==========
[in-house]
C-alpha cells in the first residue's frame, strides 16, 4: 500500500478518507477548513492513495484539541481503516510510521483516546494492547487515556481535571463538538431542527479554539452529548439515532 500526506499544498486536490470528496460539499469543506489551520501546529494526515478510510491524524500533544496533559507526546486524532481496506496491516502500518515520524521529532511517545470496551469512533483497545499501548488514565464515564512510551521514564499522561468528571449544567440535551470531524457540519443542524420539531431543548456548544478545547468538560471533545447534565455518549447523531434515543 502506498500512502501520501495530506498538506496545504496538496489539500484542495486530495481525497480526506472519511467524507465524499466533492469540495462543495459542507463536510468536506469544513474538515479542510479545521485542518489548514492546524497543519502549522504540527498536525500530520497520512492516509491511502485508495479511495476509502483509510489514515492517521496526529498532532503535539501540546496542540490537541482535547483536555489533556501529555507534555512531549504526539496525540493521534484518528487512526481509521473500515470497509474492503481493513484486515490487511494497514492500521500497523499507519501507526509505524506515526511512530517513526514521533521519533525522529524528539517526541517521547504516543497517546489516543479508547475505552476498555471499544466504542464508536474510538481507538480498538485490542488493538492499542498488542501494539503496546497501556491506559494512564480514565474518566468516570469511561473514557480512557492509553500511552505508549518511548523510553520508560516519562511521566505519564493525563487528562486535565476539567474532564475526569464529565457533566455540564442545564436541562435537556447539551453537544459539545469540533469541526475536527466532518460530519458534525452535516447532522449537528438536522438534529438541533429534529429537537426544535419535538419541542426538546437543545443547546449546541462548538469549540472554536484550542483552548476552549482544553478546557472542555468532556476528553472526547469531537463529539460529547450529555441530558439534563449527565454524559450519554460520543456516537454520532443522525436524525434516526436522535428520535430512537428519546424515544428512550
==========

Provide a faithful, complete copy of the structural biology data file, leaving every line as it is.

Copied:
[in-house]
C-alpha cells in the first residue's frame, strides 16, 4: 500500500478518507477548513492513495484539541481503516510510521483516546494492547487515556481535571463538538431542527479554539452529548439515532 500526506499544498486536490470528496460539499469543506489551520501546529494526515478510510491524524500533544496533559507526546486524532481496506496491516502500518515520524521529532511517545470496551469512533483497545499501548488514565464515564512510551521514564499522561468528571449544567440535551470531524457540519443542524420539531431543548456548544478545547468538560471533545447534565455518549447523531434515543 502506498500512502501520501495530506498538506496545504496538496489539500484542495486530495481525497480526506472519511467524507465524499466533492469540495462543495459542507463536510468536506469544513474538515479542510479545521485542518489548514492546524497543519502549522504540527498536525500530520497520512492516509491511502485508495479511495476509502483509510489514515492517521496526529498532532503535539501540546496542540490537541482535547483536555489533556501529555507534555512531549504526539496525540493521534484518528487512526481509521473500515470497509474492503481493513484486515490487511494497514492500521500497523499507519501507526509505524506515526511512530517513526514521533521519533525522529524528539517526541517521547504516543497517546489516543479508547475505552476498555471499544466504542464508536474510538481507538480498538485490542488493538492499542498488542501494539503496546497501556491506559494512564480514565474518566468516570469511561473514557480512557492509553500511552505508549518511548523510553520508560516519562511521566505519564493525563487528562486535565476539567474532564475526569464529565457533566455540564442545564436541562435537556447539551453537544459539545469540533469541526475536527466532518460530519458534525452535516447532522449537528438536522438534529438541533429534529429537537426544535419535538419541542426538546437543545443547546449546541462548538469549540472554536484550542483552548476552549482544553478546557472542555468532556476528553472526547469531537463529539460529547450529555441530558439534563449527565454524559450519554460520543456516537454520532443522525436524525434516526436522535428520535430512537428519546424515544428512550